Look, I have a brand. I admit this. So when I discovered that Year of the Month for this month was 1934, and that this particular cartoon was from 1934, the choice made itself. Because this is the first appearance of Donald Duck, Already Kind of Aquatic Sociopath. There was no other choice; I had to bring this to everyone’s attention. And it’s not even a little surprising to me to discover that Donald is also on brand in this one—arguably, he changed the least over the years, with only the kind of sociopathy on display changing.
This is a version of a Russian folktale. The little hen (Florence Gill) and her chicks come to Peter Pig (Clarence Nash) and Donald Duck (also Clarence Nash) to ask them to help her plant her corn. They refuse, claiming to be sick. She and the chicks plant and tend the corn. The little hen and her chicks come to Peter Pig and Donald Duck to ask them to help her harvest her corn. They refuse, claiming to be sick. She and the chicks harvest and cook the corn. Then, she pulls a switch and asks Peter Pig and Donald Duck to help her eat her corn, and of course, they’re well able to do that! Only she gives them a bottle of castor oil, because before they hear the question, they’re already pretending to be sick at just the sight of her.
I mean, low-level stuff, by Donald’s standards. Still, that his first appearance was refusing to help a mother and her children feed themselves is pretty much the sort of thing we’d expect from him. And that he’d fake illness for it? Yeah, on brand. While he’s only fulfilling the role the story put him in, he is still fulfilling the role of a wastrel and a liar, so yeah. He started as he would continue, unlike the other two of Disney’s Big Three, who would change a lot more in personality over the decades.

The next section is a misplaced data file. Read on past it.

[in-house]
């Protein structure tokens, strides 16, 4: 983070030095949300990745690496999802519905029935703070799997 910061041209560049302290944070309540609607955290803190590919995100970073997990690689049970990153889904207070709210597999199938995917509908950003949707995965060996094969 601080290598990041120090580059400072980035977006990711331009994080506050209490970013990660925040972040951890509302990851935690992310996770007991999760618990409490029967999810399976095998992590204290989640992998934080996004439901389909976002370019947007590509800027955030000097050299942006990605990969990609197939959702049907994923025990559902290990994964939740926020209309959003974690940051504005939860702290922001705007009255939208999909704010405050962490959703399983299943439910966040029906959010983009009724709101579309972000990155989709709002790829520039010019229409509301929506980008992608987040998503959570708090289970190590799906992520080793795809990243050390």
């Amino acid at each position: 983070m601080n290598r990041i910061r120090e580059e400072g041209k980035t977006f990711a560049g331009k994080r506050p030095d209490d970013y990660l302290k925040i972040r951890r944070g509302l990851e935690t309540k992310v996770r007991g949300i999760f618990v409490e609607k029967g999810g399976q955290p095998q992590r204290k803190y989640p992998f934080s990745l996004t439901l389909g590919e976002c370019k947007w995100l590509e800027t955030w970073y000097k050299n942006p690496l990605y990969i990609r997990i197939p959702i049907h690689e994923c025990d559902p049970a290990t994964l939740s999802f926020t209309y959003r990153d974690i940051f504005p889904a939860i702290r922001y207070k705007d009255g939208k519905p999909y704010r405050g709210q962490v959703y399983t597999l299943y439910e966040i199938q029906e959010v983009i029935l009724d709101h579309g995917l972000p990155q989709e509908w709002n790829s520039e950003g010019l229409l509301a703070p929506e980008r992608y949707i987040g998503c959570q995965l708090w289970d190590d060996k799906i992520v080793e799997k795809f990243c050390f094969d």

Meanwhile, why Donald and not Peter Pig? I don’t think Peter Pig ever made another cartoon. They adapted the cartoon into a storybook in the ’60s, and while Donald was too famous to be in the adaptation, causing “Daniel Duck” to be in that role, they also changed Peter Pig to Patsy Pig, for, you know, reasons. Why they couldn’t keep Peter and use, like, Dorothy Duck or something, I couldn’t say. No more can I say why Donald is the one who took off from this short—the hen was just Clara Cluck in a different version, really, but Clara’s not even having much of a comeback on the Disney Jr. stuff.
Few of the Silly Symphonies had much cultural impact, long-term. That’s okay; they don’t have to. They’re just cartoons. But unlike many of the others, this one had something that would last. The first appearance of that malevolent duck with the famous temper. Donald Duck: a noxious creep since 1934.